Donald TrumpDonald John TrumpIvanka Trump, Jared Kusher's lawyer threatens to sue Lincoln Project over Times Square billboards Facebook, Twitter CEOs to testify before Senate Judiciary Committee on Nov. 17 Sanders hits back at Trump's attack on 'socialized medicine' MORE, in his bid to target the anxieties of Middle America, has spent considerable time and energy packaging himself as a stalwart champion of “law-and-order.” Not since the 1968 Nixon campaign has the U.S. seen a candidate so fiercely committed to portraying the nation as an unsafe and lawless society coming apart at the seams. And so in these final weeks of the election, we may want to take pause and remember that the success of Nixon’s law-and-order rhetoric also had a devastating impact on American privacy rights. A Trump presidency, if history is any indicator, could be even more disastrous.

The first president to declare “war on crime” was Nixon’s predecessor, Lyndon B. Johnson, who after a landslide victory in 1964 appointed a special presidential commission to address a large nationwide spike in violent crime. Congress soon began diverting millions in federal resources to beef-up state and local law enforcement -- money that police departments used to purchase, among other things, state-of-the-art wiretapping equipment and a host of other devices that drastically expanded the surveillance capabilities of American law enforcement.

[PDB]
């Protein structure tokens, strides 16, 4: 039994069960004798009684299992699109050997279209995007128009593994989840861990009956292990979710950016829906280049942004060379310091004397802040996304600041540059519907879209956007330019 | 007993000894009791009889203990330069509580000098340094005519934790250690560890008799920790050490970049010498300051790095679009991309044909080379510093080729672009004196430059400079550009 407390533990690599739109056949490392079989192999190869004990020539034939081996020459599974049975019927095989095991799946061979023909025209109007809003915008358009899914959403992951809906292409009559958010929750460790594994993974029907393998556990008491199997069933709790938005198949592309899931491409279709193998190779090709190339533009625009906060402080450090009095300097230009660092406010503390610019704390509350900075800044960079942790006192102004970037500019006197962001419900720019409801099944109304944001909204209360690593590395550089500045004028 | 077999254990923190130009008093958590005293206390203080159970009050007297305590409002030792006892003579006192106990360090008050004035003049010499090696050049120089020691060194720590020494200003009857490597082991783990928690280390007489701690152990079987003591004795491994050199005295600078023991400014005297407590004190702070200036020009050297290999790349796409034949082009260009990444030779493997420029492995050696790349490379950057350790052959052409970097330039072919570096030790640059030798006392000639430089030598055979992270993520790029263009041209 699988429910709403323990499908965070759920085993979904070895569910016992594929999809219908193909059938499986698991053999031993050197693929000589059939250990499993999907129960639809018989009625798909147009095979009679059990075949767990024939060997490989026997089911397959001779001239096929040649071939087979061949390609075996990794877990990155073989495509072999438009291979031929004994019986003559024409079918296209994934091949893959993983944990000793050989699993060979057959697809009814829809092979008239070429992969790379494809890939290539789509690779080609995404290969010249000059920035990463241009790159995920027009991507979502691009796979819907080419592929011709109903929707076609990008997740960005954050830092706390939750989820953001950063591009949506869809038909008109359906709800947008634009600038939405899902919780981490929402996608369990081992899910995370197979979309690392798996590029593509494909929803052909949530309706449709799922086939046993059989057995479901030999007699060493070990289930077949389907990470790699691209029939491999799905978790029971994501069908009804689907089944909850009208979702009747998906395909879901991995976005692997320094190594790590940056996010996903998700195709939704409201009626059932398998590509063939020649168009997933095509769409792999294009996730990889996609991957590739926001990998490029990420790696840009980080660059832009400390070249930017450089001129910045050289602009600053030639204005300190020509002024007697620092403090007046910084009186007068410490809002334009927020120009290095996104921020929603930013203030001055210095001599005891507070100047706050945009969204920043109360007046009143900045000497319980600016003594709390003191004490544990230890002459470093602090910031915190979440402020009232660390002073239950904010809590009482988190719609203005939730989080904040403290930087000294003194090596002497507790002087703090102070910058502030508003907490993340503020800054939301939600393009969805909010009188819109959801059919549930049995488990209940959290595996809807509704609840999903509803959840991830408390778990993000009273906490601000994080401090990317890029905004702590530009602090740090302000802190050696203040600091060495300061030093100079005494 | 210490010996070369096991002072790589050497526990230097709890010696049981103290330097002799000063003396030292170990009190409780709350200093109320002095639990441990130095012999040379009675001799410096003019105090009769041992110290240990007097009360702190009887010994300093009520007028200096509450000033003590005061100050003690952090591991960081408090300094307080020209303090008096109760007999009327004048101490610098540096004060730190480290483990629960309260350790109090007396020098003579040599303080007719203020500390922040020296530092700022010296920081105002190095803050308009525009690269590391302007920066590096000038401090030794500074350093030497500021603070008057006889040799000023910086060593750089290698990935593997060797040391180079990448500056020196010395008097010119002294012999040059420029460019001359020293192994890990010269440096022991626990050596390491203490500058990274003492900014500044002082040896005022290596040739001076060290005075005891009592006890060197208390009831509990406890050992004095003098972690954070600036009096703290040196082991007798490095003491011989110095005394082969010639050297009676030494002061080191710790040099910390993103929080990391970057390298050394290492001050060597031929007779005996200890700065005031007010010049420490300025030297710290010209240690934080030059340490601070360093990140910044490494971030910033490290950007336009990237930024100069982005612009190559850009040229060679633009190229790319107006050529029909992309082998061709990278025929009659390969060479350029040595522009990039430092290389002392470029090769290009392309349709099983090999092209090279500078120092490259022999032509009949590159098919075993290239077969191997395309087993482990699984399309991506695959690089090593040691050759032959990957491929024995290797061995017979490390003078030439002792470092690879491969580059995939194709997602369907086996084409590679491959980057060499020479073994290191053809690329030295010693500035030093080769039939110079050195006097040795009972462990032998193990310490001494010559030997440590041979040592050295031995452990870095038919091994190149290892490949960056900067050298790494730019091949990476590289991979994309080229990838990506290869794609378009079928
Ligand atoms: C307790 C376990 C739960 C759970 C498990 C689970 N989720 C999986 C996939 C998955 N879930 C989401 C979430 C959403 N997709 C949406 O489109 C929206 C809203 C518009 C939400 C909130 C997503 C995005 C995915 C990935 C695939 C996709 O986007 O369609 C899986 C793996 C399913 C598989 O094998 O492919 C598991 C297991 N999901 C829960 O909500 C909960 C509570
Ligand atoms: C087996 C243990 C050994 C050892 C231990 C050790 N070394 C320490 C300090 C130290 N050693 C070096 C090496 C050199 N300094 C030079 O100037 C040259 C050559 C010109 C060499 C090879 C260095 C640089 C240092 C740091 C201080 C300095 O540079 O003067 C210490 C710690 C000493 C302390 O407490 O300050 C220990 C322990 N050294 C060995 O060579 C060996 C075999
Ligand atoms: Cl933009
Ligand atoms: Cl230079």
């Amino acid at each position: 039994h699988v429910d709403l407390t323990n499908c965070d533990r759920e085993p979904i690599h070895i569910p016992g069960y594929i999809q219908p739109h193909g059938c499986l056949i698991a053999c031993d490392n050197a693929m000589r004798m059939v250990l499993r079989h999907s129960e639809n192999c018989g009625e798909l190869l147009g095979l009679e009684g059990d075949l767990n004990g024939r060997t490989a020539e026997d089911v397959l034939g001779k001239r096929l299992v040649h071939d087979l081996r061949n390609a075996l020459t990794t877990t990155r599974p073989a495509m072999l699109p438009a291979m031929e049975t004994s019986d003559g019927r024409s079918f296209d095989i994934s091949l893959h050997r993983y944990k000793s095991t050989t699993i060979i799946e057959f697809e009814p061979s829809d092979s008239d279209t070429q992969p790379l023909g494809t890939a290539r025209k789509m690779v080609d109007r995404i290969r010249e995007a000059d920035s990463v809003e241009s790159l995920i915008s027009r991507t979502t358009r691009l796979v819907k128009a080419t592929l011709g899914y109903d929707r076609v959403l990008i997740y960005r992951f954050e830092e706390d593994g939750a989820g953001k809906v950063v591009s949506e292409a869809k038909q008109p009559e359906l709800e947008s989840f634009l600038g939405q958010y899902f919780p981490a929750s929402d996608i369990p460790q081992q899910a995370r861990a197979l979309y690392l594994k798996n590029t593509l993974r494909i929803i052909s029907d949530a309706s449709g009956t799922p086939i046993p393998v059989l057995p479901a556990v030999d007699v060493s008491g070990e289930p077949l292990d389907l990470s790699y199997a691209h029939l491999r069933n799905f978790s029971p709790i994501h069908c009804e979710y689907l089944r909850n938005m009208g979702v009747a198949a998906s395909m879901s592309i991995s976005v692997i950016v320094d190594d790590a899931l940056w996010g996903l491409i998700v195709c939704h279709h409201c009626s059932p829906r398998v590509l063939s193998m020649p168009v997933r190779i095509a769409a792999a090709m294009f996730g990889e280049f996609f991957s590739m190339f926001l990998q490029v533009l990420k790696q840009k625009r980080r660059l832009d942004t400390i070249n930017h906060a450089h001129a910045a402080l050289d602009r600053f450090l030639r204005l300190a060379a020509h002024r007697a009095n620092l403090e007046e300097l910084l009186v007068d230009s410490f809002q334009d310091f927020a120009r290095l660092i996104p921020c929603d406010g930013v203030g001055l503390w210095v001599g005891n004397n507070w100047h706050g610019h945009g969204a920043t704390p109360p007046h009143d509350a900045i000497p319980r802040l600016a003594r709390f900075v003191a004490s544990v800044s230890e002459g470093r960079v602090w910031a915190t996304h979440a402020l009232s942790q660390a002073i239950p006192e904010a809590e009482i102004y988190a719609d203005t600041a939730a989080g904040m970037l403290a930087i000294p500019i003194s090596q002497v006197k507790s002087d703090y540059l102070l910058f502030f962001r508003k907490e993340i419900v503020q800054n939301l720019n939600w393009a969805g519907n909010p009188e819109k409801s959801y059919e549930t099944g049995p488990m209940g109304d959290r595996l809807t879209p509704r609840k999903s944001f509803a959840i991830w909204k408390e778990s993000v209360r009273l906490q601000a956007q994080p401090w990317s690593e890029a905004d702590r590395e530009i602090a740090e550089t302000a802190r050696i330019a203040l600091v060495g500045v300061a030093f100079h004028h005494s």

But LBJ also had a strong ideological regard for the right to privacy, and within a few years he came to believe that the surveillance techniques being used by police presented a larger danger to America’s safety.  He felt so strongly about curbing government surveillance, in fact, that he condemned it in his 1967 State of the Union address and later sent a proposal to Congress called the Right of Privacy Act which would have banned all private and police wiretapping except in those cases deemed by Johnson himself as essential to national security. The bill referred to privacy as “the first right denied by a totalitarian system [and] the hallmark of a free society."   

It was a critical moment in the history of American privacy. But the ‘68 election year was fast approaching, and while members of Congress recognized the growing public concern over surveillance they were also receptive to the powerful law-and-order rhetoric rising from the political right -- especially that of the eventual Republican presidential candidate Richard Nixon.

Nixon was fond of referring to the United States as a “lawless society.” The phrase made frequent appearances in his stump speeches and flowed seamlessly into the connections he drew between himself and the nation’s “silent majority.”

Few congressmen wanted to be branded “soft on crime” and so proposals to constrain government surveillance were easily characterized as hampering the creation of a safe society. Instead, Congress passed the Omnibus Crime Control and Safe Streets Act of 1968 and granted near blanket authority to federal and local law enforcement to use electronic surveillance in ways that had nothing to do with national security. The contrast between the final bill and Johnson’s original recommendations was startling.  When it passed, one Senator referred to it as the “End to Privacy Act.”